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The presence of alpha interferon at the time of infection alters the innate and adaptive immune responses to porcine reproductive and respiratory syndrome virus.

Authors
Type
Published Article
Journal
Clinical and vaccine immunology : CVI
Publication Date
Volume
19
Issue
4
Pages
508–514
Identifiers
DOI: 10.1128/CVI.05490-11
PMID: 22301694
Source
Medline
License
Unknown

Abstract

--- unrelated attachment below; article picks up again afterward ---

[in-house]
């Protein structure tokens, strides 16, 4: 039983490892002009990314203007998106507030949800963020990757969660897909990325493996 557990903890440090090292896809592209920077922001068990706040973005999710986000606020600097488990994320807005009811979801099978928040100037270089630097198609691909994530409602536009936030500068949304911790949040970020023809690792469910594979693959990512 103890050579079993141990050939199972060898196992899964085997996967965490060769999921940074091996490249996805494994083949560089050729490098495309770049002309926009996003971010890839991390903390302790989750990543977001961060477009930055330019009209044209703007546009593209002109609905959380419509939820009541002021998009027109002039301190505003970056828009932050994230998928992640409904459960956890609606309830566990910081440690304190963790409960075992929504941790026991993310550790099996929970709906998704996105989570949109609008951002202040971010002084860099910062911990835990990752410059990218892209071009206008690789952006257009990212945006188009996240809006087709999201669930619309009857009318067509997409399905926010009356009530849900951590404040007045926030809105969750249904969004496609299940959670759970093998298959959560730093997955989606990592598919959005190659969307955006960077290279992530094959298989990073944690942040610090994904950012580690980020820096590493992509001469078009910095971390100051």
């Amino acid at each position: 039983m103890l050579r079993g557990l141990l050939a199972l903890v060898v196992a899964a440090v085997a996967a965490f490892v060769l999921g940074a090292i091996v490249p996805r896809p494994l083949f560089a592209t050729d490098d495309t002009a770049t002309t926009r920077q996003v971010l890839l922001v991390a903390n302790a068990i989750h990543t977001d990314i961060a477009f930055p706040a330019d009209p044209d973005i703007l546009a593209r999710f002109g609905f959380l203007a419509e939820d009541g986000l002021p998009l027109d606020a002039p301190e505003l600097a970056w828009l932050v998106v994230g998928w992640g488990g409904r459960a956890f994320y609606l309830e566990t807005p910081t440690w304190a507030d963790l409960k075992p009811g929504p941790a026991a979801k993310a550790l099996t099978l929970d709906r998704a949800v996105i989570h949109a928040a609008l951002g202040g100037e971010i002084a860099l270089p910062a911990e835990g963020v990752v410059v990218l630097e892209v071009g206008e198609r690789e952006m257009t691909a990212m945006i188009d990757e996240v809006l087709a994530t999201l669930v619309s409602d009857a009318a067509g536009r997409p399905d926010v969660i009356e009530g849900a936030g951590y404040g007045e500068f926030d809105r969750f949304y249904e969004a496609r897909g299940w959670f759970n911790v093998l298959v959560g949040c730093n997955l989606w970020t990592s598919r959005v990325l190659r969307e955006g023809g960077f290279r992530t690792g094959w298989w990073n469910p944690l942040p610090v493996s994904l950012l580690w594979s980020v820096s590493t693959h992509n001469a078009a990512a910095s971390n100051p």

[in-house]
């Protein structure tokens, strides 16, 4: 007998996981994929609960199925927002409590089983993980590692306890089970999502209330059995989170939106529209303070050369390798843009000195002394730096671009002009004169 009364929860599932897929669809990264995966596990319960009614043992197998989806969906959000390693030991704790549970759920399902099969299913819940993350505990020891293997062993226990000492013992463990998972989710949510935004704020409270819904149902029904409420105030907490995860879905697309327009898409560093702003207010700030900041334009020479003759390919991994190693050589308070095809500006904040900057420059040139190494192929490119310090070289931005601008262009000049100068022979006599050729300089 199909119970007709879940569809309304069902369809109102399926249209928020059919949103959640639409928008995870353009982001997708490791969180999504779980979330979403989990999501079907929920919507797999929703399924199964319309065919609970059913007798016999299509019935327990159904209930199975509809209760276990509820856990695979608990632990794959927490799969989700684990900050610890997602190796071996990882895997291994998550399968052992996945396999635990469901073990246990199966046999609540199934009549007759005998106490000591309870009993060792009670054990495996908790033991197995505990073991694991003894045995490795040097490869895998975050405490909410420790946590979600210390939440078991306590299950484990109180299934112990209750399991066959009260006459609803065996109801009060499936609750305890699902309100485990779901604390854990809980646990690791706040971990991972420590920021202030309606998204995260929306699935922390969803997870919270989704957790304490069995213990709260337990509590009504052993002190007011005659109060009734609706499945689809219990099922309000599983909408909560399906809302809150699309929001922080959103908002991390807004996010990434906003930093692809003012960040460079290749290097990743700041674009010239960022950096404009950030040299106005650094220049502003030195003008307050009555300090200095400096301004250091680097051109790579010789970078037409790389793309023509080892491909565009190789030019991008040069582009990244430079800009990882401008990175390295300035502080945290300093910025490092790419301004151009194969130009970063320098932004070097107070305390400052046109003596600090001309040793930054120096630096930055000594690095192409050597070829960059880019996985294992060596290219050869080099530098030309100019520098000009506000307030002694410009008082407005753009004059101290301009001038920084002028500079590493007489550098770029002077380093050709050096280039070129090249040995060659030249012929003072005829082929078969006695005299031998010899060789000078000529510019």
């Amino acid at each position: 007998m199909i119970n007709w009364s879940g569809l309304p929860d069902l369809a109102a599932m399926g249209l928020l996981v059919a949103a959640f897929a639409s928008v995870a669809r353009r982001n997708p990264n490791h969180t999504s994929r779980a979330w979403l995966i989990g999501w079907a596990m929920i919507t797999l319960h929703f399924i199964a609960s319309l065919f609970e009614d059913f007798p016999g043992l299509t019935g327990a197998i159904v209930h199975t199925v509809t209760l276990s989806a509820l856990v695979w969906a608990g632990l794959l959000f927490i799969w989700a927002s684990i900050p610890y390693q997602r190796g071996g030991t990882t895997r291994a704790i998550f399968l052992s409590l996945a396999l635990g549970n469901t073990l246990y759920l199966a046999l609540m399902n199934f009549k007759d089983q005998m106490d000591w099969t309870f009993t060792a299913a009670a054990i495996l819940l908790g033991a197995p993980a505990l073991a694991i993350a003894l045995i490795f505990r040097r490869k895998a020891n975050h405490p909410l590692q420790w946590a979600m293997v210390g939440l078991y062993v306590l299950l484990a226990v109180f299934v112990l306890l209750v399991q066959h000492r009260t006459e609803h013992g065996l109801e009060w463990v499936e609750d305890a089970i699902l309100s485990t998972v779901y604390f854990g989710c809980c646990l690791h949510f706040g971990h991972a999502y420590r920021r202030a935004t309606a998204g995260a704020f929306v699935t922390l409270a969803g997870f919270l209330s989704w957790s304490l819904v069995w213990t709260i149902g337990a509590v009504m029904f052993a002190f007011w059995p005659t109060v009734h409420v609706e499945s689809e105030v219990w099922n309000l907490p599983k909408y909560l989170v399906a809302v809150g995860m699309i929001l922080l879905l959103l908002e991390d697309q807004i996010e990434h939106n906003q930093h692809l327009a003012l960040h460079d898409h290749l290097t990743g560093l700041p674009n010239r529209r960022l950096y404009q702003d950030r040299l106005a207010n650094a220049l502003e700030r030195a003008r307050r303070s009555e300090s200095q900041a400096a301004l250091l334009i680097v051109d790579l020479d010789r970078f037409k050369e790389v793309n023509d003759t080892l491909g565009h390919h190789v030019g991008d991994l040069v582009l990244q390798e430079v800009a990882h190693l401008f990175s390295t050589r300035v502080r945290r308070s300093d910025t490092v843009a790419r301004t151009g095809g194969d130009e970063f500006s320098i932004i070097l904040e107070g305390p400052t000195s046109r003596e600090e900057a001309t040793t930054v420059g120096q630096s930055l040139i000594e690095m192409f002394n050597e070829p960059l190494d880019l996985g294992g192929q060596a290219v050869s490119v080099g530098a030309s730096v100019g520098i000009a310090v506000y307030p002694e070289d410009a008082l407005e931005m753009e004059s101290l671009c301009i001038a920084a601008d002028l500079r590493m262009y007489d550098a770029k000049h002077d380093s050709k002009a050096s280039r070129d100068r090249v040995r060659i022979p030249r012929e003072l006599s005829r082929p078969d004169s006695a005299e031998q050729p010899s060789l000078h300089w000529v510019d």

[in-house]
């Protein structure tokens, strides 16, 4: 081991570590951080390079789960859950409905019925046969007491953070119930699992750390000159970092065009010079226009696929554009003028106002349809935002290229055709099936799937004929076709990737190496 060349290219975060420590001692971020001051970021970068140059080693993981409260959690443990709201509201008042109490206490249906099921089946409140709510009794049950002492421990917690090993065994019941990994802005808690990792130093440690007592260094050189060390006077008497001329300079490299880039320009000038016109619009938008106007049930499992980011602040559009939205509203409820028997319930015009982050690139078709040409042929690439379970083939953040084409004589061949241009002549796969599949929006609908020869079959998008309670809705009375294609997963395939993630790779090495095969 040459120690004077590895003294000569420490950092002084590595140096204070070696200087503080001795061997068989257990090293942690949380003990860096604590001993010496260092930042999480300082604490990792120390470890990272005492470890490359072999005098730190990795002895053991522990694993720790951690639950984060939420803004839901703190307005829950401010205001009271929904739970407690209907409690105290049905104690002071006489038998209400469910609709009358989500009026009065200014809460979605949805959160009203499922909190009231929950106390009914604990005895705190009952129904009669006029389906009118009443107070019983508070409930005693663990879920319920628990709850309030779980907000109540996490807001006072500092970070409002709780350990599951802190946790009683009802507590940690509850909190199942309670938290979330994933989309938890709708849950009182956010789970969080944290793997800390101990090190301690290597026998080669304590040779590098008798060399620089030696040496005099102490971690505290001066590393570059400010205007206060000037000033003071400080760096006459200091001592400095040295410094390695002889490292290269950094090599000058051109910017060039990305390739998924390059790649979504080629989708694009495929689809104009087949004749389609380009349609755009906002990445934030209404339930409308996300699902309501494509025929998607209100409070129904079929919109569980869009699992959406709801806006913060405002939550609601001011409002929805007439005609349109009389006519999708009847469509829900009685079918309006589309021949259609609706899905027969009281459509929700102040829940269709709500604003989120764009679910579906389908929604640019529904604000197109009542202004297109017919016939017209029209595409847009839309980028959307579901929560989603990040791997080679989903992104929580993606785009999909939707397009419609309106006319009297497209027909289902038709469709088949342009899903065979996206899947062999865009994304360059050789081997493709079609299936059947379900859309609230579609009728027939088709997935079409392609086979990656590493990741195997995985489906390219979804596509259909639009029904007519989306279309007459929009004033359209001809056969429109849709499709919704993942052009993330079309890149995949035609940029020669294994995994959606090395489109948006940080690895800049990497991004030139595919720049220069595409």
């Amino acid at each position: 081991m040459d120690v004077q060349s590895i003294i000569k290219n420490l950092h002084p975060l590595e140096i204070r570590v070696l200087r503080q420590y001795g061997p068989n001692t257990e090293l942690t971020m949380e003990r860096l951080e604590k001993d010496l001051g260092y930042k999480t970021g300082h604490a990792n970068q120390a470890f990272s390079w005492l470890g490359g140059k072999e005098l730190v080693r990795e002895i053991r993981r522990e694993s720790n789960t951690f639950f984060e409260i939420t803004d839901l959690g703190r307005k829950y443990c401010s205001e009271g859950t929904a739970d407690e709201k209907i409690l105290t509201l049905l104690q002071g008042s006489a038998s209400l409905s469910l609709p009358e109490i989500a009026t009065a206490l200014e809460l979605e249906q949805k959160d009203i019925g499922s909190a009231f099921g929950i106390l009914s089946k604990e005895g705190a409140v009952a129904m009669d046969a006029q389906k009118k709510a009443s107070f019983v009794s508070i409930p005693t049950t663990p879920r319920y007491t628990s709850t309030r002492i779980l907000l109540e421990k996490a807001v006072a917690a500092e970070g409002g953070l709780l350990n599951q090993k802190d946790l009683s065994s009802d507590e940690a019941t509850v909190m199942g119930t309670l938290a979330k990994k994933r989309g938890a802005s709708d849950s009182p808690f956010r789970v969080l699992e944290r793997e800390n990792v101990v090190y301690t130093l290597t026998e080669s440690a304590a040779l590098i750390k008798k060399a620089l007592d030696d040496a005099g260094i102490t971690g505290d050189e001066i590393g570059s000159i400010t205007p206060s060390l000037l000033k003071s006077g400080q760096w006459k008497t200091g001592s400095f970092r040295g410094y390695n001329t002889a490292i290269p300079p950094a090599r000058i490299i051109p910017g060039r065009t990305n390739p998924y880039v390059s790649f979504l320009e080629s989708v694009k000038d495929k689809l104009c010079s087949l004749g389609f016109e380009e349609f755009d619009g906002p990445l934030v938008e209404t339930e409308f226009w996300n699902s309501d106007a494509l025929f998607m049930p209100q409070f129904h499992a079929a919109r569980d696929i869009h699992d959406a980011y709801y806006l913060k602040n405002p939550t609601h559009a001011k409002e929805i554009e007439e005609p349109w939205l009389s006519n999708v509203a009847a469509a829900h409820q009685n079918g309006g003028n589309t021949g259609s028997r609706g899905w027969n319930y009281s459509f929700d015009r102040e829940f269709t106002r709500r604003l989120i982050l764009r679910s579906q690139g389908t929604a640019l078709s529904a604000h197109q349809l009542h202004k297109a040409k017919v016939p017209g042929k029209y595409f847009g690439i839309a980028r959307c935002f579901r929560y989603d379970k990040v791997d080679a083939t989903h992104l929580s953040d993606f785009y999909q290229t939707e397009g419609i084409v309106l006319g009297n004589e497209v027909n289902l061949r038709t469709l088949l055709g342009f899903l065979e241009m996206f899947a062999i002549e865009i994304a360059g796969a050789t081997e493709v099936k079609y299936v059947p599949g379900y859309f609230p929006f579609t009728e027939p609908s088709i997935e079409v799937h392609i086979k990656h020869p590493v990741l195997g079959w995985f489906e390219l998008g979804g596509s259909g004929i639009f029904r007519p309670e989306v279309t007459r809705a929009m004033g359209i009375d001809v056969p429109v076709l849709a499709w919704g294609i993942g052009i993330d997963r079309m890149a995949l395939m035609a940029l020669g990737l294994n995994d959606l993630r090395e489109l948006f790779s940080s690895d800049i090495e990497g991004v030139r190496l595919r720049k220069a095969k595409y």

Porcine reproductive and respiratory syndrome (PRRS) is one of the most devastating and costly diseases to the swine industry worldwide. Overall, the adaptive immune response to PRRS virus (PRRSV) is weak, which results in delayed elimination of virus from the host and inferior vaccine protection. PRRSV has been shown to induce a meager alpha interferon (IFN-α) response, and we hypothesized that elevated IFN-α levels early in infection would shorten the induction time and increase elements of the adaptive immune response. To test this, we measured both antibody and cell-mediated immunity in pigs after the administration of a nonreplicating human adenovirus type 5 vector expressing porcine IFN-α (Ad5-pIFN-α) at the time of PRRSV infection and compared the results to those for pigs infected with PRRSV alone. Viremia was delayed, and there was a decrease in viral load in the sera of pigs administered the Ad5-pIFN-α. Although seroconversion was slightly delayed in pigs receiving Ad5-pIFN-α, probably due to the early reduction in viral replication, little difference in the overall or neutralizing antibody response was seen. However, there was an increase in the number of virus-specific IFN-γ-secreting cells detected in the pigs receiving Ad5-pIFN-α, as well as an altered cytokine profile in the lung at 14 days postinfection, indicating that the presence of IFN-α at the time of infection can alter innate and adaptive immune responses to PRRSV.

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